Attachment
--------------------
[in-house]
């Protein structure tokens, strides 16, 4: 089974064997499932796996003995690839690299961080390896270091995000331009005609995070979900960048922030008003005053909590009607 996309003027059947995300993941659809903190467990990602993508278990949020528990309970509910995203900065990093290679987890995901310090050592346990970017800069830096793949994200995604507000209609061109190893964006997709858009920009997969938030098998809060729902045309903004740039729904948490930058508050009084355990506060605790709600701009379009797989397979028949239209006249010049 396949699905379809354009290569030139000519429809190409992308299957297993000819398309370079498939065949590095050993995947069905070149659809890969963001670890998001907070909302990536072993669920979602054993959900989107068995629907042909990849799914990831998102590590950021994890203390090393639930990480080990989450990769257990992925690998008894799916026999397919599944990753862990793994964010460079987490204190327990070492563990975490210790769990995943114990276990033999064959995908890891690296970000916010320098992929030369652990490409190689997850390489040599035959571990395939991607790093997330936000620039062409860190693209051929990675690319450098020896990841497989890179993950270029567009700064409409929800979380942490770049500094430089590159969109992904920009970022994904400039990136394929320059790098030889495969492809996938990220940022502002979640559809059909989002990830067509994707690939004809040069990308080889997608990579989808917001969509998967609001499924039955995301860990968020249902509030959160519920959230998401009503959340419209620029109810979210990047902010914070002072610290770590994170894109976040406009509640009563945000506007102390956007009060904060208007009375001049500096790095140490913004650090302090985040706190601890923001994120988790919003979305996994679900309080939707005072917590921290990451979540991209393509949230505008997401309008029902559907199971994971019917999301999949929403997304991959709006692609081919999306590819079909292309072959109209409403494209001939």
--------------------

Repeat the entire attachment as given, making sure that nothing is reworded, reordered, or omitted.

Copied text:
[in-house]
């Protein structure tokens, strides 16, 4: 089974064997499932796996003995690839690299961080390896270091995000331009005609995070979900960048922030008003005053909590009607 996309003027059947995300993941659809903190467990990602993508278990949020528990309970509910995203900065990093290679987890995901310090050592346990970017800069830096793949994200995604507000209609061109190893964006997709858009920009997969938030098998809060729902045309903004740039729904948490930058508050009084355990506060605790709600701009379009797989397979028949239209006249010049 396949699905379809354009290569030139000519429809190409992308299957297993000819398309370079498939065949590095050993995947069905070149659809890969963001670890998001907070909302990536072993669920979602054993959900989107068995629907042909990849799914990831998102590590950021994890203390090393639930990480080990989450990769257990992925690998008894799916026999397919599944990753862990793994964010460079987490204190327990070492563990975490210790769990995943114990276990033999064959995908890891690296970000916010320098992929030369652990490409190689997850390489040599035959571990395939991607790093997330936000620039062409860190693209051929990675690319450098020896990841497989890179993950270029567009700064409409929800979380942490770049500094430089590159969109992904920009970022994904400039990136394929320059790098030889495969492809996938990220940022502002979640559809059909989002990830067509994707690939004809040069990308080889997608990579989808917001969509998967609001499924039955995301860990968020249902509030959160519920959230998401009503959340419209620029109810979210990047902010914070002072610290770590994170894109976040406009509640009563945000506007102390956007009060904060208007009375001049500096790095140490913004650090302090985040706190601890923001994120988790919003979305996994679900309080939707005072917590921290990451979540991209393509949230505008997401309008029902559907199971994971019917999301999949929403997304991959709006692609081919999306590819079909292309072959109209409403494209001939």